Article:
At La Mar on the pier, it’s all about ceviche

by Dave

SF Chronicle

Chef Gastón Acurio has a vision, and it permeates everything you see on the plate and in the decor at La Mar Cebicheria Peruana, the Peruvian restaurant that opened in September on Pier 1 1/2. The building frames calming views of San Francisco Bay on one side and skyscrapers on the other.

Acurio has become an international celebrity chef with restaurants all over the globe, but this is his first in the United States. His vision, according to the restaurant’s Web site, is “to take the new concept of Peruvian cebicheria to the world.”

The building blocks of [Peruvian] cuisine, and the ingredients that show up repeatedly in both the traditional and contemporary dishes, are the chiles, particularly aji amarillo and rocoto; along with huacatay (often called black mint); and choclo, a big, starchy corn that resembles fattened hominy and is used in most ceviches and rice dishes. Many of these flavors also appear in the three sauces waiters put on the table when diners are seated.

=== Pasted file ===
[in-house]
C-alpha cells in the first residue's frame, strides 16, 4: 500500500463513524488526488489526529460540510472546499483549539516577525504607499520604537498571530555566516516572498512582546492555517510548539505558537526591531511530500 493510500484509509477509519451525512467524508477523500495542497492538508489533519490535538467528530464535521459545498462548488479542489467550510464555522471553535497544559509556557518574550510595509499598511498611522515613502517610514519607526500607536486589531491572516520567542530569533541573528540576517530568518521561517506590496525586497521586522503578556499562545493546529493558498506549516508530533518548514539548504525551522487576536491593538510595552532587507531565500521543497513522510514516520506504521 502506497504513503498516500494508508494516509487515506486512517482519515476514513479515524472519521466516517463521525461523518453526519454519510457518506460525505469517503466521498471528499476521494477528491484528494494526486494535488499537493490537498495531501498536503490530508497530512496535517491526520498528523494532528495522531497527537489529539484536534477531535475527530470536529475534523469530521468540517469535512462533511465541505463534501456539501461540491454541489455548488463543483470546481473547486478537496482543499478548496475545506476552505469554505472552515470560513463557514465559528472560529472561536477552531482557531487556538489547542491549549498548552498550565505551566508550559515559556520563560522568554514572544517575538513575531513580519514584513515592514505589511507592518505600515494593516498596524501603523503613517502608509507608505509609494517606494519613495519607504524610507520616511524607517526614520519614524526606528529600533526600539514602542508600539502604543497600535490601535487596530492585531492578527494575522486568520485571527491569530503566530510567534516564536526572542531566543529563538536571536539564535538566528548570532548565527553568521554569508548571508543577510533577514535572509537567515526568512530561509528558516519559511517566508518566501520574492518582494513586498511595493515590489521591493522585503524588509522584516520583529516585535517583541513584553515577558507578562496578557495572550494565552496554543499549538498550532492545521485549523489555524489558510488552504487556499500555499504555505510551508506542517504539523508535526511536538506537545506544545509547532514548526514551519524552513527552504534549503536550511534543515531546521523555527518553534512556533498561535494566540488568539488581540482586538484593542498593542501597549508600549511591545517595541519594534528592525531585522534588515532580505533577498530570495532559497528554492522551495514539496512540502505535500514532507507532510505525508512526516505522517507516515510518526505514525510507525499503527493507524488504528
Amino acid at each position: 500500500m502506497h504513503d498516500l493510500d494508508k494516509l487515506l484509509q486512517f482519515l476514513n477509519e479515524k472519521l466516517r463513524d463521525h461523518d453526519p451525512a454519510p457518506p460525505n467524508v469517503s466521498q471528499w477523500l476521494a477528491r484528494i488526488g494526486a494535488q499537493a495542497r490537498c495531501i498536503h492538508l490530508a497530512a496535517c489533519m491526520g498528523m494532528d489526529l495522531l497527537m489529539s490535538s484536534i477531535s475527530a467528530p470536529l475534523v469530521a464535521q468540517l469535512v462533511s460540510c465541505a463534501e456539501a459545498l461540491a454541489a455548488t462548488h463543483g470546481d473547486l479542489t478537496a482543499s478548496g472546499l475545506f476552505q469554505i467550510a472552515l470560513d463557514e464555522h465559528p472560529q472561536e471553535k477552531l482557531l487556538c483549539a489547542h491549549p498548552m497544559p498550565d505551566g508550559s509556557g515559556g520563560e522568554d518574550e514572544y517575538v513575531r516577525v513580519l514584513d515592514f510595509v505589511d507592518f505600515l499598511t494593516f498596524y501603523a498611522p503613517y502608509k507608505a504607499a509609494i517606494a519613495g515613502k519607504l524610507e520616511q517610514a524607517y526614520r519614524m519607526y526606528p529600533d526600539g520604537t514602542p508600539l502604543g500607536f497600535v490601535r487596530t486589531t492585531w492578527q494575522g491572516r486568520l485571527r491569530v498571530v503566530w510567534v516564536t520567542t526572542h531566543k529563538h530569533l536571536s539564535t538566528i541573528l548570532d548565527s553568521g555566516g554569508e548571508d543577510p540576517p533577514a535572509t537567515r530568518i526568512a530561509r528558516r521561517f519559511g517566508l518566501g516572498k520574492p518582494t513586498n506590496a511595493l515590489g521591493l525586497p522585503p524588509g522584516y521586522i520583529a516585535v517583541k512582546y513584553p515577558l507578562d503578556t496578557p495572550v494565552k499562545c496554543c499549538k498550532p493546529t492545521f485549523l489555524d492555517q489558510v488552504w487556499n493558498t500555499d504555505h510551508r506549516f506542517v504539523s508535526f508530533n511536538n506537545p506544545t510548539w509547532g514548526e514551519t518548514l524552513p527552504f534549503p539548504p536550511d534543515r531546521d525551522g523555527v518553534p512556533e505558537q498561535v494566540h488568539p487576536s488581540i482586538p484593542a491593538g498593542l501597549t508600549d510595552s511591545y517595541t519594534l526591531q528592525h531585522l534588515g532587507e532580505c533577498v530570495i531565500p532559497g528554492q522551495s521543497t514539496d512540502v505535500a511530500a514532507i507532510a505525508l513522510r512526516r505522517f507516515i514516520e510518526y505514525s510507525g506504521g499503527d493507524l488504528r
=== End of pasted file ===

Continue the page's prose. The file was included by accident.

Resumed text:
Peru’s version of sashimi is tiraditos, but the raw slices of fish in such items as the kona kampachi ($15) are so heavily covered with aji amarillo, habanero and ginger sauce that the fish becomes almost a prop for textural contrast.

Peruvian food not only has Japanese influences but also incorporates flavors from Spain, Africa and China, which show up in iconic dishes like lomo saltado ($25), chunks of tender beef wok-seared with tomatoes, red onions and soy sauce, then topped with french fries.

Technorati Tags: , ,